Controversy Among the Accountants

 

There are three areas of conflict:

 

One conflict that mainstream accountants have with accounting for lean is that it ignores or distorts product costing. It is one thing to calculate each value stream’s cost as a total, but another to calculate product costs (the costs of each value stream’s consuming outputs). The source of the problem is that accounting for lean suggests not bothering with calculating product costs. If product costs are required by someone, then it applies very broad averages (e.g., the number of total processed units) to compute a unit cost resulting in no differentiated costs. Additionally, it typically excludes applicable indirect expenses that support value streams, like an equipment maintenance department. The disturbing result is that reported costs are different from cost tracing methods that mainstream accountants are familiar with, such as activity-based costing (ABC). ABC resolves the deficiencies with the traditional standard costing methods.

 

This conflict arises because driver-based and consumption-based costing methods, like ABC, comply with a universal accounting principle - the principle of causality. The causality principle states that a cost should proportionately reflect the consumption of its inputs - with a cause-and-effect relationship. In contrast, accounting for lean follows a flow-path principle as its guiding principle behind monetary management information.2 Lean management guidelines include simplifying, hence the appeal of removing transactional paperwork.

 

A second conflict involves accounting for lean’s disconnect from supporting strategic decisions. Enterprise performance management stresses the importance of strategy formulation and execution that relies on fact-based information. Accounting for lean appears to have no link to supporting strategy formulation (e.g., which products or customers are more or less profitable). Further, there appears to be no link for modeling the monetary impact of what-if scenarios (e.g., a make-versus-buy decisions) or rolling financial forecasts to test and validate strategic alternatives. It has no driver quantity data for these calculations.

 

A third conflict involves economic analysis of future outcomes. Mainstream management accountants project incremental changes in expenses - not with the assumption that the level of resource capacity is fixed as volume changes (a lean management assumption), but that capacity is adjustable within relatively short-term planning horizons. In addition, mainstream accountants use customer and product demand-driven volume driver quantities with causal consumption rates to project economic outcomes. This is key information that accounting for lean advocates suggest abandoning. Finally, mainstream accounting now traces the non-product-related, cost-to-serve expenses like selling, distribution and marketing to different types of customer microsegments to measure and manage customer profitability, which accounting for lean single value stream is not structured to enable.

 

Because of these shortcomings, mainstream accountants ask if lean accounting advocates are deluding themselves. How can strategic decisions be made if you eliminate the required parameters - activity driver cost rates and product costs - for predictive planning or ignore measuring cost-to-serve expenses and computing profitability for high or low-maintenance customers? They question what the transformational potential of lean accounting has, other than identifying productivity improvement opportunities, compared to other emerging managerial accounting advances.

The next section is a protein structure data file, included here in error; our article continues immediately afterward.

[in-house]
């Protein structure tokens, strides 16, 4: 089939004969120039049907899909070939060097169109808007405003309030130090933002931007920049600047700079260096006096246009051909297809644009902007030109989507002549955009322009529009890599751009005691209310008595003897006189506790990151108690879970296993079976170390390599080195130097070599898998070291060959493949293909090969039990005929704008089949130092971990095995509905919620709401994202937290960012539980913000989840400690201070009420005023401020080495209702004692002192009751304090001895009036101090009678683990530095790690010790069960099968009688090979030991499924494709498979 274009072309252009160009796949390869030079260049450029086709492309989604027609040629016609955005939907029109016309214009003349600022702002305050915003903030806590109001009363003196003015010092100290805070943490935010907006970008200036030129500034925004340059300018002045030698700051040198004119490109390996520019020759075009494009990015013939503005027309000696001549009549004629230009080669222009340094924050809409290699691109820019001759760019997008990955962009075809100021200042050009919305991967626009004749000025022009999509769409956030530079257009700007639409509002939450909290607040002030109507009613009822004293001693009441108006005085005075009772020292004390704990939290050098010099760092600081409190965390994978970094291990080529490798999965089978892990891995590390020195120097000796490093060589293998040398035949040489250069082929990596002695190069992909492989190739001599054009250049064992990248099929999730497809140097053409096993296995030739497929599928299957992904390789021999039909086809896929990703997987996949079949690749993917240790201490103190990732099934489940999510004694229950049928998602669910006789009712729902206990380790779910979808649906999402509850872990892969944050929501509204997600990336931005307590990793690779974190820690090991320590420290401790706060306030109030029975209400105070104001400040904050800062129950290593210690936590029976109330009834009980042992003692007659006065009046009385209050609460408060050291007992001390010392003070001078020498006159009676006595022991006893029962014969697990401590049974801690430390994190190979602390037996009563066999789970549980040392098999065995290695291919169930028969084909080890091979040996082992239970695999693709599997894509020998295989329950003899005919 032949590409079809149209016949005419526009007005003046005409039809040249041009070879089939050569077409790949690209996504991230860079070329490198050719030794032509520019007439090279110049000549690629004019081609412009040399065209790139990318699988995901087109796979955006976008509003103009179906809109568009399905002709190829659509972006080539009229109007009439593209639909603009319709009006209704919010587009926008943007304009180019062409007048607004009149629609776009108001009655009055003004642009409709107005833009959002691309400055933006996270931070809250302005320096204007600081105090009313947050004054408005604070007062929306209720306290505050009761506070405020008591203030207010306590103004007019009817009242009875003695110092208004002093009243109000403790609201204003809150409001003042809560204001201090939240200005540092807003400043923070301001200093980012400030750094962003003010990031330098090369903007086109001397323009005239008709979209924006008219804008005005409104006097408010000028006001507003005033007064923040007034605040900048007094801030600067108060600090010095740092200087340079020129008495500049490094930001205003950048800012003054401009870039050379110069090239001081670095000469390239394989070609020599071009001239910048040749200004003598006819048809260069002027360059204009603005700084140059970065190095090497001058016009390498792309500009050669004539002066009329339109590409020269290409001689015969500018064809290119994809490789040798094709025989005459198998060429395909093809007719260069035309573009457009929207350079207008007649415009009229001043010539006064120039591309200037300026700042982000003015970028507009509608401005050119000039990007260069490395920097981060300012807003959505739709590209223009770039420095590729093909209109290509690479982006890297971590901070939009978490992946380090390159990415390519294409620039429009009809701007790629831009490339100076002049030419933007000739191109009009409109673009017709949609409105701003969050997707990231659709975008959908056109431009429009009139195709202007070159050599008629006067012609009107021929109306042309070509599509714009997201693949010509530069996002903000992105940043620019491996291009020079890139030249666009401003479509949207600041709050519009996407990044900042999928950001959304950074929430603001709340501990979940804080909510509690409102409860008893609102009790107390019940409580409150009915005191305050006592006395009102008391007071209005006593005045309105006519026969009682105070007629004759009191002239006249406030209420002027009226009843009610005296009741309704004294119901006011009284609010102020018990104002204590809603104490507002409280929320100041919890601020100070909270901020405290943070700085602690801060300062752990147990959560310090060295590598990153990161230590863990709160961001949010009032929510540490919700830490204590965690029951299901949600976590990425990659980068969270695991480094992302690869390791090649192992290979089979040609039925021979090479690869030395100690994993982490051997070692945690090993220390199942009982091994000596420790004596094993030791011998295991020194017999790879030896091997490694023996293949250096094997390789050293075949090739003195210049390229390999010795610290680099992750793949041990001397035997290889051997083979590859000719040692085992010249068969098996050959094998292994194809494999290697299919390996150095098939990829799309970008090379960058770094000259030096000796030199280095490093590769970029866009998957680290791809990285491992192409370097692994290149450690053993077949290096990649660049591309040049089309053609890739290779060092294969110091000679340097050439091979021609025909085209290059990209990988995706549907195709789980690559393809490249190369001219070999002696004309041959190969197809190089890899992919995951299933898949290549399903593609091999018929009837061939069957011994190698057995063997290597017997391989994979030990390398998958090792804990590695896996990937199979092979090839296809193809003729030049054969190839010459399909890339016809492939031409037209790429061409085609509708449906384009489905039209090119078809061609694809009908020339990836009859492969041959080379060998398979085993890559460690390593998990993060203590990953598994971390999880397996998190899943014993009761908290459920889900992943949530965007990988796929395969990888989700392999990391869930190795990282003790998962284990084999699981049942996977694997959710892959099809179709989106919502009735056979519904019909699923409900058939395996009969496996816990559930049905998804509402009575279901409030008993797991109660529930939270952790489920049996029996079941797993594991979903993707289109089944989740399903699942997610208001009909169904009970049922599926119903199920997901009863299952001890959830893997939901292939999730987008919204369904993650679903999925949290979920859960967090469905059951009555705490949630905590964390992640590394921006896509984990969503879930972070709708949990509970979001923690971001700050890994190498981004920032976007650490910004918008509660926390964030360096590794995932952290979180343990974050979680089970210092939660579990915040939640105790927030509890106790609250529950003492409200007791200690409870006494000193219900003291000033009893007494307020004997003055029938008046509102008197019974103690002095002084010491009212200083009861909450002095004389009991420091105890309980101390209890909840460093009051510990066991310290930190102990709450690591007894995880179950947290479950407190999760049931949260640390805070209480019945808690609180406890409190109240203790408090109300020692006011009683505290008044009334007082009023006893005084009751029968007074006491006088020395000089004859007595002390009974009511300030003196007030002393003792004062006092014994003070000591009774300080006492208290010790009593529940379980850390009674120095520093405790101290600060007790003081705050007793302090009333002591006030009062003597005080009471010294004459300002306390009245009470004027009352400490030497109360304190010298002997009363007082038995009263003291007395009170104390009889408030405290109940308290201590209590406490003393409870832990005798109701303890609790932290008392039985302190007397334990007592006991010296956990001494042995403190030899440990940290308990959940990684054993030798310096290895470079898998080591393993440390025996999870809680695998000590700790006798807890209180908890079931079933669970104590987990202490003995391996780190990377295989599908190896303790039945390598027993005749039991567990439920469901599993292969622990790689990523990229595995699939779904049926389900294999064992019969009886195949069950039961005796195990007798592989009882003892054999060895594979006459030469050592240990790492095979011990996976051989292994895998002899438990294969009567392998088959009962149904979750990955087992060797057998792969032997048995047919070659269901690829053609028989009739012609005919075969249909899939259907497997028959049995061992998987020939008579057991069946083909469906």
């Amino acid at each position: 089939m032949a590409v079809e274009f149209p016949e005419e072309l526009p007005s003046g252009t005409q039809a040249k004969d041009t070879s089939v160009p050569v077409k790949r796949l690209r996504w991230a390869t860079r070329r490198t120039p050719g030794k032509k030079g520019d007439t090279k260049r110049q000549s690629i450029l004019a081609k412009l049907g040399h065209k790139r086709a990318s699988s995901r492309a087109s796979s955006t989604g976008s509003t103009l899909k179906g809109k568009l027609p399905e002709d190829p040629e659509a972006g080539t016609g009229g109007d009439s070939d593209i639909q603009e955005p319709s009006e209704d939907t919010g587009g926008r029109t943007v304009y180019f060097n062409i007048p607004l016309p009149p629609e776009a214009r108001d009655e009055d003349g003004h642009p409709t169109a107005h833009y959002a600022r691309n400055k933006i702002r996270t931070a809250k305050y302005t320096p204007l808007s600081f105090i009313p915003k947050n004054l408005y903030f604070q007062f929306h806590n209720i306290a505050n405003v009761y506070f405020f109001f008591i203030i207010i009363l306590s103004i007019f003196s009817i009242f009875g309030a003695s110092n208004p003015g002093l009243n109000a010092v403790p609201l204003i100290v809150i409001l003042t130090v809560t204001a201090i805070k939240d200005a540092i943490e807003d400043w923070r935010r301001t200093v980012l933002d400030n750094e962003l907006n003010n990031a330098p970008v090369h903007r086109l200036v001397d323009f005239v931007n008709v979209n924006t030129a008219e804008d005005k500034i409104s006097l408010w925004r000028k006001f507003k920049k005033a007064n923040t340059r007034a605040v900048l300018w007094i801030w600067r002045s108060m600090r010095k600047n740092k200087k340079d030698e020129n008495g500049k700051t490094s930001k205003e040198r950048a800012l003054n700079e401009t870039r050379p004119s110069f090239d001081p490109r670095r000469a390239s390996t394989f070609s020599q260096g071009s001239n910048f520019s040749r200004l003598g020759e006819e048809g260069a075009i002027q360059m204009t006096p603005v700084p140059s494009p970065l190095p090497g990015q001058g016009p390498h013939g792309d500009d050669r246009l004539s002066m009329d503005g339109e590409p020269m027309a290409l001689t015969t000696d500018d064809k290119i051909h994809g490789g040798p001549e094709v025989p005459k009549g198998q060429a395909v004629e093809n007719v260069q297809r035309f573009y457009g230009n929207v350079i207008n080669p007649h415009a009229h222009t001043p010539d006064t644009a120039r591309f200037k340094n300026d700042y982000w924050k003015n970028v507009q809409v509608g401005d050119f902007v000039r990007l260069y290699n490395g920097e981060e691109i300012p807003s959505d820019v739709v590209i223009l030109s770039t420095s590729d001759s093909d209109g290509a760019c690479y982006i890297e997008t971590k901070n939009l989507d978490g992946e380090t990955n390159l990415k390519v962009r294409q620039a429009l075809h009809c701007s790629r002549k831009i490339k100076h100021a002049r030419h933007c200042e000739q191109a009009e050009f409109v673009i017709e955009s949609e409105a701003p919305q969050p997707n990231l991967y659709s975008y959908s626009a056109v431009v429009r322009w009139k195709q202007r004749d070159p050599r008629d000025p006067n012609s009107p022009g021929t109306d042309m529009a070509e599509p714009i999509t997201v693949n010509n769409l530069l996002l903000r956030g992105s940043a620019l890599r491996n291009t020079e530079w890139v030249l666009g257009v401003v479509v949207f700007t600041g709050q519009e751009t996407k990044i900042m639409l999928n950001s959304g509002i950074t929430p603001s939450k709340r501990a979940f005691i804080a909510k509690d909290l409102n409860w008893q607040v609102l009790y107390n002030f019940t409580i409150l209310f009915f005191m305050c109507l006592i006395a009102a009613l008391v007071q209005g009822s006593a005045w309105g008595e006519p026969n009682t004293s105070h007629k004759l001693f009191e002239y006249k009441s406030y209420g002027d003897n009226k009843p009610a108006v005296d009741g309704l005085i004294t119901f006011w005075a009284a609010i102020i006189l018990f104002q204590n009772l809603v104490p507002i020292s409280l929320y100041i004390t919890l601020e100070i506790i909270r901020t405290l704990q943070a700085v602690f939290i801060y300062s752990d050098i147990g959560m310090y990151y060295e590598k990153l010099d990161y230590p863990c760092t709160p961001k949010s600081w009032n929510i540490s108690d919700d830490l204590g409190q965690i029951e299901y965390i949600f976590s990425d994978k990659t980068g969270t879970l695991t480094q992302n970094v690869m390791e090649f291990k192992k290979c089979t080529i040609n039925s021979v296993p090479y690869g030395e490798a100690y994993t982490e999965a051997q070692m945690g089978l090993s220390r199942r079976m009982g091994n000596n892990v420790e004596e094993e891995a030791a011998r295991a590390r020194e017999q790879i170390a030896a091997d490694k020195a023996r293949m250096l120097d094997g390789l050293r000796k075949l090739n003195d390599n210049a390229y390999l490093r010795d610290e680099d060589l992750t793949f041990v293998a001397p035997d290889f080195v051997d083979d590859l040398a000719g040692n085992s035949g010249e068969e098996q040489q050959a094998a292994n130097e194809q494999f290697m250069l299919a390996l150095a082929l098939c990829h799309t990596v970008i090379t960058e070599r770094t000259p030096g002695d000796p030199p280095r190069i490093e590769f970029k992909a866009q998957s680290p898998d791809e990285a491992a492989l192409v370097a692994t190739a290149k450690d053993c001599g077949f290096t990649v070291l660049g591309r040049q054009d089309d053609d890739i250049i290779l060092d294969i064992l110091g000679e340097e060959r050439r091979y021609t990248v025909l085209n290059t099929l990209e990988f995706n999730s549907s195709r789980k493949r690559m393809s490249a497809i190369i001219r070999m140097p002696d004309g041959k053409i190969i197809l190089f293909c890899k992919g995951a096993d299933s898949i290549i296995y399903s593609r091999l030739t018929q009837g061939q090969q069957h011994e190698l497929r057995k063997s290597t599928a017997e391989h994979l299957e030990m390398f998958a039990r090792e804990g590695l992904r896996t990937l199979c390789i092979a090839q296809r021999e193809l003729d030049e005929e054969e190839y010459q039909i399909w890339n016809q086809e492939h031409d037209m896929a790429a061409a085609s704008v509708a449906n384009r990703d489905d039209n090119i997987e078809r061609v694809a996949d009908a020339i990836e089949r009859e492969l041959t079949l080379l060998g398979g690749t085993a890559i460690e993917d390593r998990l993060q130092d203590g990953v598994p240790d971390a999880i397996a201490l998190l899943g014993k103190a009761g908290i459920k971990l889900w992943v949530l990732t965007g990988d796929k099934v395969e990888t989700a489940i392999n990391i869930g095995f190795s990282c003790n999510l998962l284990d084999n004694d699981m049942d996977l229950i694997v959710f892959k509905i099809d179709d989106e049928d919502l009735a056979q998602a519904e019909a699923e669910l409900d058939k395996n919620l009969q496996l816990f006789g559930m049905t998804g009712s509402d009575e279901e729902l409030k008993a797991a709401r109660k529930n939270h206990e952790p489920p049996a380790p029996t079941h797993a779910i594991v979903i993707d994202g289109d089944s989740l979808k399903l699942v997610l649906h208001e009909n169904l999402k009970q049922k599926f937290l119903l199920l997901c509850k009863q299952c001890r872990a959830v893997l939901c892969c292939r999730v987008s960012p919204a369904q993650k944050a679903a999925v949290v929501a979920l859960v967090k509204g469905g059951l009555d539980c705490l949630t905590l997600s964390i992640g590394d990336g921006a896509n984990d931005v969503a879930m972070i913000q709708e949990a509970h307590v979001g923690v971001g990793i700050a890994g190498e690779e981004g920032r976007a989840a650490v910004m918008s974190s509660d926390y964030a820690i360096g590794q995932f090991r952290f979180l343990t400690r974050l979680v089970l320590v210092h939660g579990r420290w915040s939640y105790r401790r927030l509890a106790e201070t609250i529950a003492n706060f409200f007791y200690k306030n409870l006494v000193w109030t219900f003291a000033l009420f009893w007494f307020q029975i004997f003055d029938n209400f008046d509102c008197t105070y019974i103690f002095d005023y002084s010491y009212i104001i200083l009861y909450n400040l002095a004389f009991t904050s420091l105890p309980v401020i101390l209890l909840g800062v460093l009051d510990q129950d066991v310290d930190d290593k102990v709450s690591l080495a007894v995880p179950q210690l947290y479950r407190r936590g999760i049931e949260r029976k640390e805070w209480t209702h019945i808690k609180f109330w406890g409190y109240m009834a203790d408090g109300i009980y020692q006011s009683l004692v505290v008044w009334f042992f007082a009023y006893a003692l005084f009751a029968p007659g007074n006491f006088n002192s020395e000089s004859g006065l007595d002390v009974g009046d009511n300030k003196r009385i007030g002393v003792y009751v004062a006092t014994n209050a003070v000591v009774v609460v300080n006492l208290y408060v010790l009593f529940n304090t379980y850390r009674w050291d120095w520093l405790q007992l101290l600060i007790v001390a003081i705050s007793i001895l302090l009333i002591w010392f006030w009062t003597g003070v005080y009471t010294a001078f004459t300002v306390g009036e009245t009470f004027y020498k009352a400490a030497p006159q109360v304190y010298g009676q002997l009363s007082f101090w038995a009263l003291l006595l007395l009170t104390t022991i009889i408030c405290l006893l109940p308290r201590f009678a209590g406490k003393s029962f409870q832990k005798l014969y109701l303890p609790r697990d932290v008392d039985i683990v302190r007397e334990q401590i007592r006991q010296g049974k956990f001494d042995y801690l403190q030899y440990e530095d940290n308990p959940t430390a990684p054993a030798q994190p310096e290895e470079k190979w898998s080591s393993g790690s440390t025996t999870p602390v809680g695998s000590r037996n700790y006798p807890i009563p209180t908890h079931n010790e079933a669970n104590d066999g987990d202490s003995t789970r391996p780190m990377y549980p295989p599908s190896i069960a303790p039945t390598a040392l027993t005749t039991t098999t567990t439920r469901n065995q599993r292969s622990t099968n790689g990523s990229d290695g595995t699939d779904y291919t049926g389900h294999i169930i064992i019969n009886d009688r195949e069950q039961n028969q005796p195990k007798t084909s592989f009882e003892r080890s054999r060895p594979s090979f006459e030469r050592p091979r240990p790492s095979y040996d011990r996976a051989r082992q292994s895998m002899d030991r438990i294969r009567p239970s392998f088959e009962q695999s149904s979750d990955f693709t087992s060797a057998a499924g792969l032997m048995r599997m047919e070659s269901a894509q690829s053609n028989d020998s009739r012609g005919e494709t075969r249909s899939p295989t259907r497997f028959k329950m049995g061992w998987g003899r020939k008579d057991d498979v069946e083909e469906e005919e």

How Will The Debate End?

 

Accounting for lean’s violation of the accounting principle of causality raises the question, “Is accounting for lean a viable replacement for, complement to, and/or supplement for current and evolving management accounting approaches such as activity-based costing?” Another way of asking this question is, “Should there be two different coexisting cost reporting methods that report dissimilar numbers? One cost for operations that is tactical, used for short-term decisions, and another cost that is strategic used for longer-term decisions such as for planning, marketing, pricing and sales analysts to evaluate profit margins.

 

There will be debates, but eventually some form of consensus will triumph. My opinion is that the criticisms that lean management advocates have on standard cost accounting, though valid, are misplaced. Some of their criticisms set up the straw man of traditional standard costing as the target for their call to action; this creates an artificially wide gap (and ignores that ABC has already resolved the problem). Their real argument is with the inappropriate ways that many companies use information generated by standard costing systems and the potential inappropriate actions that may result.

 

There is a deeper problem: cost accounting system information is not the same thing as cost information, which should be used for decision-making. The majority of value from cost information for decision-making is not in historical reports. Its primary value is in planning the future, such as product and customer rationalization, marginal cost analysis for one-off decisions or trade-off analysis between two or more alternatives. Therefore, key tests for accounting for lean will be:

 

  • How does it handle economic projections?
  • Does it classify resource expenses as variable, semivariable, fixed, unavoidable or avoidable (i.e., allowing for capacity adjustment decisions)?
  • Does it isolate unused/idle capacity expenses?

The good news is that organizations are challenging traditional accounting, so in the end any accounting treatments that yield better decision-making should prevail. The coexistence of two or more costing approaches may cause confusion over which one reports the correct cost, but that is a different problem. What matters is that organizations are seeking better ways to apply managerial accounting techniques to make better decisions.

 

References:

 

  1. Institute of Management Accountants. “Lean Enterprise Fundamental.” Institute of Management Accountants Statement of Management Accounting, 2008.
  2. Kennedy F. and Huntzinger J. “Lean Accounting for Operations.” Target: Innovation at Work, 2005.